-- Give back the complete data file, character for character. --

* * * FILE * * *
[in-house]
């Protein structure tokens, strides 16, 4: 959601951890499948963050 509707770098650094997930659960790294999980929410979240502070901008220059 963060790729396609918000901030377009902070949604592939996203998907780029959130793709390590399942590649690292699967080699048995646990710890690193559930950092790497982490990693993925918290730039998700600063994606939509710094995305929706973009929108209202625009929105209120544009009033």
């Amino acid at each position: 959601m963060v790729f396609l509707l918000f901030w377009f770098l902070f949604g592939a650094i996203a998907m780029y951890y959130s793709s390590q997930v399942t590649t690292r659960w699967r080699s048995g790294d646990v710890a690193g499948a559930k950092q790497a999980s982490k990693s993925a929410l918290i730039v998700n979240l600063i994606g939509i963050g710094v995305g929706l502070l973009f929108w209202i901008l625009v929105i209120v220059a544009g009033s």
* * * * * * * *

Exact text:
[in-house]
């Protein structure tokens, strides 16, 4: 959601951890499948963050 509707770098650094997930659960790294999980929410979240502070901008220059 963060790729396609918000901030377009902070949604592939996203998907780029959130793709390590399942590649690292699967080699048995646990710890690193559930950092790497982490990693993925918290730039998700600063994606939509710094995305929706973009929108209202625009929105209120544009009033």
């Amino acid at each position: 959601m963060v790729f396609l509707l918000f901030w377009f770098l902070f949604g592939a650094i996203a998907m780029y951890y959130s793709s390590q997930v399942t590649t690292r659960w699967r080699s048995g790294d646990v710890a690193g499948a559930k950092q790497a999980s982490k990693s993925a929410l918290i730039v998700n979240l600063i994606g939509i963050g710094v995305g929706l502070l973009f929108w209202i901008l625009v929105i209120v220059a544009g009033s």